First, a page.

Northrop CEO: Look beyond the budget showdown
A broader perspective looks promising for growth
- By Ross Wilkers
- Apr 26, 2017
Northrop Grumman CEO Wes Bush attempted to look beyond the ongoing talks in Congress on a plan to keep the government running during the company’s first quarter earnings call with investors Wednesday.
Congress must either extend the current continuing resolution or pass a new funding measure by 11:59 p.m. Friday to avert a government shutdown.
Instead, Bush sought to draw analysts’ attention to what he called the “broader trend lines in the national security community.”
“Absent some dramatic event, we should expect a modest upward trend for the foreseeable future in national security spending,” he said in the call.
Bush added Northrop and industry at-large is used to a CR but that until recent years those have lasted no more than a quarter.
“At this point this is one of the longest running CRs I can remember, which is unfortunate,” he said.
Excluding the current situation on Capitol Hill, President Donald Trump’s most recent budget request indicates growth in defense spending for the short term.
Trump has called for a $639 billion Defense Department budget for fiscal year 2018 -- 10 percent higher than the previous year -- and also proposed a separate $30 billion supplemental package for 2017.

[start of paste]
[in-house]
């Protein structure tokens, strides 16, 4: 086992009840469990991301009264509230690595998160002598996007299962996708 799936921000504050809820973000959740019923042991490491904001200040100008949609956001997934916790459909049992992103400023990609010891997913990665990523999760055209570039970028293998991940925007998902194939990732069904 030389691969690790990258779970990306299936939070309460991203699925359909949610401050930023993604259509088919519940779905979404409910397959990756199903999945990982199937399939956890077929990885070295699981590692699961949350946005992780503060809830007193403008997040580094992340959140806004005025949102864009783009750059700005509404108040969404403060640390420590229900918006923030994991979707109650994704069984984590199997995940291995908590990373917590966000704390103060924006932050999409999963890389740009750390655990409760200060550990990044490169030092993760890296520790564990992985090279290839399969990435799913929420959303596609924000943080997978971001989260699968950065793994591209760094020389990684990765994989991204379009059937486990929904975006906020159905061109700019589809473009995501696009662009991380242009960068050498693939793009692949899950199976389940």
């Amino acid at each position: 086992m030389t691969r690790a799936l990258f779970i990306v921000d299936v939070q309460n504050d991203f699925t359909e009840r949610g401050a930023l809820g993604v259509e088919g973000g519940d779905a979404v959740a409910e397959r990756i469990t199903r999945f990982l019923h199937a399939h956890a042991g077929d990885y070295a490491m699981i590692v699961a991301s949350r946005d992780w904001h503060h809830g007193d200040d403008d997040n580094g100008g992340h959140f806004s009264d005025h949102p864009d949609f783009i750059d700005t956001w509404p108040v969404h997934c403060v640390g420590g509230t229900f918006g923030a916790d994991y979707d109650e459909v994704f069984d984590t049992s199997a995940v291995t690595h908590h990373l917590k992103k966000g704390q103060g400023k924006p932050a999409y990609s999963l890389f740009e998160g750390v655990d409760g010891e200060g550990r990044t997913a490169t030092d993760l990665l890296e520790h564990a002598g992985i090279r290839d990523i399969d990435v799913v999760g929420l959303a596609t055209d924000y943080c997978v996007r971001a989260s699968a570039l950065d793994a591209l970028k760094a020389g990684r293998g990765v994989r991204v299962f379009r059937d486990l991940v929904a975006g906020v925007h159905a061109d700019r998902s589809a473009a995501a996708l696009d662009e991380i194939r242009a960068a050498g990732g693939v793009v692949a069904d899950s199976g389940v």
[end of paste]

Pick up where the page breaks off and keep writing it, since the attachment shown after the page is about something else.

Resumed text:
Slow pacing of appointments and limited time to make a budget imprint are constraints on new administrations, Bush said, so any priority and funding shifts will not be fully known immediately.
“The better indicator of national security investments will be the ‘19 submittal, the first time a more broadly populated team in the new administration has the ability to put an imprint on a comprehensive national security approach,” Bush said to investors.
The Pentagon is operating on a $578 billion budget through September at 2016 spending levels under the current continuing resolution.
Shares in Northrop recovered from a lower open Wednesday and were poised to close relatively unchanged despite an earnings guidance boost and first quarter results above Wall Street’s expectations on the bottom and top lines.
Northrop lifted full-year earnings guidance to $11.80-$12.10 per share versus the prior $11.30-$11.60 range. First quarter earnings came in at $3.13 per share versus the $2.92 analyst consensus.
Revenue for the quarter totaled $6.27 billion compared to Wall Street’s $6.11 billion forecast. Northrop reiterated its full-year sales forecast of $25 billion. The company reported $24.5 billion in revenue last year.
Ross Wilkers is a senior staff writer for Washington Technology. He can be reached at firstname.lastname@example.org. Follow him on Twitter: @rosswilkers. Also connect with him on LinkedIn.